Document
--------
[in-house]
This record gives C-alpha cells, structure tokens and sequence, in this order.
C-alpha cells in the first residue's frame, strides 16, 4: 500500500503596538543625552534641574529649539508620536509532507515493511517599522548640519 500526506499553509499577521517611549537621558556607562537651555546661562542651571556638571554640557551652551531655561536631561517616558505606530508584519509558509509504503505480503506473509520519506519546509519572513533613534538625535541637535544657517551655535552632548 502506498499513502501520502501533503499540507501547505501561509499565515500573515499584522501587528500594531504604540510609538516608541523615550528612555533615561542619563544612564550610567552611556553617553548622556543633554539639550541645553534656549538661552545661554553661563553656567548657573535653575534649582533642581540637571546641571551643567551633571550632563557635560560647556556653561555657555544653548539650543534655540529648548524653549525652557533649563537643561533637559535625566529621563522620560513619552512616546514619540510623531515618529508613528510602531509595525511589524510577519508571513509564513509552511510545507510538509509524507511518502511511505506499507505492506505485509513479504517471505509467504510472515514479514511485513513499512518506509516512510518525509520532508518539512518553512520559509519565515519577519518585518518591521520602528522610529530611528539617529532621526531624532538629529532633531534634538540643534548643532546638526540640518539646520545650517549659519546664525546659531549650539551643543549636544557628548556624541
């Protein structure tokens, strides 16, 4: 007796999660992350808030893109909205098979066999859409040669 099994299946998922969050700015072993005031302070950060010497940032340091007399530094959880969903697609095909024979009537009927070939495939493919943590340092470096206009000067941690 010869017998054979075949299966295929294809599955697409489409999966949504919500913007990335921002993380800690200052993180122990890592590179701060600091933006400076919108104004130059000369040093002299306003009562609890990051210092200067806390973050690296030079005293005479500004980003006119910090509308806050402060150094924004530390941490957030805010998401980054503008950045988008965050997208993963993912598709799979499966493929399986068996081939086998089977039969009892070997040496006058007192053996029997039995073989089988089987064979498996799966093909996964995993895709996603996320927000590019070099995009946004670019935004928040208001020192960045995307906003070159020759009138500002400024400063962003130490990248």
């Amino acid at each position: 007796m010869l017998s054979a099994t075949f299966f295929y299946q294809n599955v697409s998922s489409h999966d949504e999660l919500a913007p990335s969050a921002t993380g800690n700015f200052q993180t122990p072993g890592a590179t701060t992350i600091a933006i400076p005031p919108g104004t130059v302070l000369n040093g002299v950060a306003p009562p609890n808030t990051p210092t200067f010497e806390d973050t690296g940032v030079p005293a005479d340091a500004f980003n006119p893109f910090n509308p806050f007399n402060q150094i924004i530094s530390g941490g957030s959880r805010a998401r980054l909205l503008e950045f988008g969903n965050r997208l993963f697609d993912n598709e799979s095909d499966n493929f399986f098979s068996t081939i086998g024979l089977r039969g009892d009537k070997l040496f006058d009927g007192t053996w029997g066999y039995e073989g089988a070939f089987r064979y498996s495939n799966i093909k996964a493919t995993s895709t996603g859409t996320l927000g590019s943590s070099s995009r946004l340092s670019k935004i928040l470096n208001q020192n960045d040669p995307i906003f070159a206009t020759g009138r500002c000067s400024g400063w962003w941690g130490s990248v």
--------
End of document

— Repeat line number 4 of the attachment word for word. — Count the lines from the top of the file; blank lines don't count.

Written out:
């Protein structure tokens, strides 16, 4: 007796999660992350808030893109909205098979066999859409040669 099994299946998922969050700015072993005031302070950060010497940032340091007399530094959880969903697609095909024979009537009927070939495939493919943590340092470096206009000067941690 010869017998054979075949299966295929294809599955697409489409999966949504919500913007990335921002993380800690200052993180122990890592590179701060600091933006400076919108104004130059000369040093002299306003009562609890990051210092200067806390973050690296030079005293005479500004980003006119910090509308806050402060150094924004530390941490957030805010998401980054503008950045988008965050997208993963993912598709799979499966493929399986068996081939086998089977039969009892070997040496006058007192053996029997039995073989089988089987064979498996799966093909996964995993895709996603996320927000590019070099995009946004670019935004928040208001020192960045995307906003070159020759009138500002400024400063962003130490990248």